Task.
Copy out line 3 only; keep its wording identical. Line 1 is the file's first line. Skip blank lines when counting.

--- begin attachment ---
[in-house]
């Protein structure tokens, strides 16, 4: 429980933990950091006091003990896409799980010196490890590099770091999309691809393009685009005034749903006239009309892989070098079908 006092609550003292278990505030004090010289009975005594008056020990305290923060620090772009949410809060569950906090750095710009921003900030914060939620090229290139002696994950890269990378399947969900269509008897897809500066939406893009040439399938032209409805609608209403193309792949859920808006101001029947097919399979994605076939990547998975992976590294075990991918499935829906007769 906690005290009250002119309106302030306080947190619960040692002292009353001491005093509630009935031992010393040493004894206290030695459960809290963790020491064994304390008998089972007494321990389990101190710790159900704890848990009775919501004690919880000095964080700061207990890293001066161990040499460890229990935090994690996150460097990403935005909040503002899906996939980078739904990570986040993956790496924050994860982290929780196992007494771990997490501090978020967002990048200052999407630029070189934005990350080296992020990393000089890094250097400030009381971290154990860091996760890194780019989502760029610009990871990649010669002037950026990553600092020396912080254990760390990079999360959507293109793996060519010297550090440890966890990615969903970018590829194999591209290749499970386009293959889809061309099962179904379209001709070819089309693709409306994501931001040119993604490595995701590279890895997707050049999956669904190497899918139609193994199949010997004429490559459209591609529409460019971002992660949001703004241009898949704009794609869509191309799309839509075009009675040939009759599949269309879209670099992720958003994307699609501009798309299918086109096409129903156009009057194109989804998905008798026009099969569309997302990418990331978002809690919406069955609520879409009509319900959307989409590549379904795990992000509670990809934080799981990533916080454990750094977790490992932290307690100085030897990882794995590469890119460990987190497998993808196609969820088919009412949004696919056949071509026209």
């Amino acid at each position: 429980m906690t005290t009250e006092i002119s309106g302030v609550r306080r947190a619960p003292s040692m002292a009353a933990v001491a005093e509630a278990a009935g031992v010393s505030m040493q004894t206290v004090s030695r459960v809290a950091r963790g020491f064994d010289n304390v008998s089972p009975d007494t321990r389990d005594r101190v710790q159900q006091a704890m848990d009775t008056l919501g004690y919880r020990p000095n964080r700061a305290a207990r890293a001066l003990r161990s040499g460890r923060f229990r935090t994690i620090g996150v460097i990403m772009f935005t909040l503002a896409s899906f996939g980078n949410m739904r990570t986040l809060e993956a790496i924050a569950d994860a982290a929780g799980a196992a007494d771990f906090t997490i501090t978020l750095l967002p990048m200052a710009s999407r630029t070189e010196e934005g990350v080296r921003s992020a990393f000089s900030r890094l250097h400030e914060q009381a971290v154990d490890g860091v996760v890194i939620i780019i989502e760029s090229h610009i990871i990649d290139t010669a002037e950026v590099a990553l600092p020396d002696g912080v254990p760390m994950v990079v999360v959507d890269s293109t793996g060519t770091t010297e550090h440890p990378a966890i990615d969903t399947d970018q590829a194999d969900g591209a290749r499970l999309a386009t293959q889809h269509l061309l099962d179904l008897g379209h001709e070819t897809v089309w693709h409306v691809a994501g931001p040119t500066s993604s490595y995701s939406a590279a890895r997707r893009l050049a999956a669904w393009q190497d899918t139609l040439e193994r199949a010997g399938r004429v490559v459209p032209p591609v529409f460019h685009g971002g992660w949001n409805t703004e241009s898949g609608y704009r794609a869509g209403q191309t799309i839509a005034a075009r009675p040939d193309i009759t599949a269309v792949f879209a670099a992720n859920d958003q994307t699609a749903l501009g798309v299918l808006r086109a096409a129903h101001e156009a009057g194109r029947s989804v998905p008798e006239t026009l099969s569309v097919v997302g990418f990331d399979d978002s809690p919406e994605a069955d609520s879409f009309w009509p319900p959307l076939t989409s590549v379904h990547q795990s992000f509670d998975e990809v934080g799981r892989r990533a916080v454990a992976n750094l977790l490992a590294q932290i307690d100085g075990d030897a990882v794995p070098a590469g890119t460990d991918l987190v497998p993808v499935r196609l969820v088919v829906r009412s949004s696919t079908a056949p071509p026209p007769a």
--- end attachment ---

């Amino acid at each position: 429980m906690t005290t009250e006092i002119s309106g302030v609550r306080r947190a619960p003292s040692m002292a009353a933990v001491a005093e509630a278990a009935g031992v010393s505030m040493q004894t206290v004090s030695r459960v809290a950091r963790g020491f064994d010289n304390v008998s089972p009975d007494t321990r389990d005594r101190v710790q159900q006091a704890m848990d009775t008056l919501g004690y919880r020990p000095n964080r700061a305290a207990r890293a001066l003990r161990s040499g460890r923060f229990r935090t994690i620090g996150v460097i990403m772009f935005t909040l503002a896409s899906f996939g980078n949410m739904r990570t986040l809060e993956a790496i924050a569950d994860a982290a929780g799980a196992a007494d771990f906090t997490i501090t978020l750095l967002p990048m200052a710009s999407r630029t070189e010196e934005g990350v080296r921003s992020a990393f000089s900030r890094l250097h400030e914060q009381a971290v154990d490890g860091v996760v890194i939620i780019i989502e760029s090229h610009i990871i990649d290139t010669a002037e950026v590099a990553l600092p020396d002696g912080v254990p760390m994950v990079v999360v959507d890269s293109t793996g060519t770091t010297e550090h440890p990378a966890i990615d969903t399947d970018q590829a194999d969900g591209a290749r499970l999309a386009t293959q889809h269509l061309l099962d179904l008897g379209h001709e070819t897809v089309w693709h409306v691809a994501g931001p040119t500066s993604s490595y995701s939406a590279a890895r997707r893009l050049a999956a669904w393009q190497d899918t139609l040439e193994r199949a010997g399938r004429v490559v459209p032209p591609v529409f460019h685009g971002g992660w949001n409805t703004e241009s898949g609608y704009r794609a869509g209403q191309t799309i839509a005034a075009r009675p040939d193309i009759t599949a269309v792949f879209a670099a992720n859920d958003q994307t699609a749903l501009g798309v299918l808006r086109a096409a129903h101001e156009a009057g194109r029947s989804v998905p008798e006239t026009l099969s569309v097919v997302g990418f990331d399979d978002s809690p919406e994605a069955d609520s879409f009309w009509p319900p959307l076939t989409s590549v379904h990547q795990s992000f509670d998975e990809v934080g799981r892989r990533a916080v454990a992976n750094l977790l490992a590294q932290i307690d100085g075990d030897a990882v794995p070098a590469g890119t460990d991918l987190v497998p993808v499935r196609l969820v088919v829906r009412s949004s696919t079908a056949p071509p026209p007769a």